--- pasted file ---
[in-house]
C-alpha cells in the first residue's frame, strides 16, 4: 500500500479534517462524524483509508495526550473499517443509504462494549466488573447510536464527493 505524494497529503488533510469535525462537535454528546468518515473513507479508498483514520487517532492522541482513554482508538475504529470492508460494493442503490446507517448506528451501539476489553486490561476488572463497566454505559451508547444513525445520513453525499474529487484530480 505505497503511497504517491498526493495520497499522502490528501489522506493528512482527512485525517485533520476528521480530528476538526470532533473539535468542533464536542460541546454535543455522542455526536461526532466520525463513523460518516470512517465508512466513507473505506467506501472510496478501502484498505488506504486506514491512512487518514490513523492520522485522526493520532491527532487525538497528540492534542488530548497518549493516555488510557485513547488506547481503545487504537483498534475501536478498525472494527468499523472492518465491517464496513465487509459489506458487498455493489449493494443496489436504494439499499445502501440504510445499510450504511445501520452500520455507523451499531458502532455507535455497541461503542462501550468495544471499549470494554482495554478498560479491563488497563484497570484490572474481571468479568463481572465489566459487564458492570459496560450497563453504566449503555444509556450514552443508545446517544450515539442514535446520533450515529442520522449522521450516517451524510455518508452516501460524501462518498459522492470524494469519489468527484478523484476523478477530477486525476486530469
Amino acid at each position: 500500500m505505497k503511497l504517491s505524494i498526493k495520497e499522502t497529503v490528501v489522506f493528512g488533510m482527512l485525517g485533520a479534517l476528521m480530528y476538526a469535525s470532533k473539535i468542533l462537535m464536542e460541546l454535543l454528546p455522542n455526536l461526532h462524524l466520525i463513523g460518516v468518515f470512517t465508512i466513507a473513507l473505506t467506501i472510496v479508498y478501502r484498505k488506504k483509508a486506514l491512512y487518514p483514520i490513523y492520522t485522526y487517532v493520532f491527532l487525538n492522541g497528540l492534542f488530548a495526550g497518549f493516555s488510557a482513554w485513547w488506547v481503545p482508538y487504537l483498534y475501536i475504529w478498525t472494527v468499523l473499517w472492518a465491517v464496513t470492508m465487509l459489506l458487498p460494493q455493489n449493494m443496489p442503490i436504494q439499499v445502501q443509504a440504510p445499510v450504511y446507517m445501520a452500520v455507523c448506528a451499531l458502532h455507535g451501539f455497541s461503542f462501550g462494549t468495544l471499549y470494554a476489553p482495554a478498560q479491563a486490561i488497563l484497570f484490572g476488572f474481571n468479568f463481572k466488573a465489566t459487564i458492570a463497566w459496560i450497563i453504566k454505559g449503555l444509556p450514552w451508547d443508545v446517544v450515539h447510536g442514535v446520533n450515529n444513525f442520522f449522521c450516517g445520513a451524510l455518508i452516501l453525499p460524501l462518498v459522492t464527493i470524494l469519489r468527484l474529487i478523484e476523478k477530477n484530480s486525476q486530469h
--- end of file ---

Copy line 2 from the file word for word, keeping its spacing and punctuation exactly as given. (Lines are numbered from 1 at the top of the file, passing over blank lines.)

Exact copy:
C-alpha cells in the first residue's frame, strides 16, 4: 500500500479534517462524524483509508495526550473499517443509504462494549466488573447510536464527493 505524494497529503488533510469535525462537535454528546468518515473513507479508498483514520487517532492522541482513554482508538475504529470492508460494493442503490446507517448506528451501539476489553486490561476488572463497566454505559451508547444513525445520513453525499474529487484530480 505505497503511497504517491498526493495520497499522502490528501489522506493528512482527512485525517485533520476528521480530528476538526470532533473539535468542533464536542460541546454535543455522542455526536461526532466520525463513523460518516470512517465508512466513507473505506467506501472510496478501502484498505488506504486506514491512512487518514490513523492520522485522526493520532491527532487525538497528540492534542488530548497518549493516555488510557485513547488506547481503545487504537483498534475501536478498525472494527468499523472492518465491517464496513465487509459489506458487498455493489449493494443496489436504494439499499445502501440504510445499510450504511445501520452500520455507523451499531458502532455507535455497541461503542462501550468495544471499549470494554482495554478498560479491563488497563484497570484490572474481571468479568463481572465489566459487564458492570459496560450497563453504566449503555444509556450514552443508545446517544450515539442514535446520533450515529442520522449522521450516517451524510455518508452516501460524501462518498459522492470524494469519489468527484478523484476523478477530477486525476486530469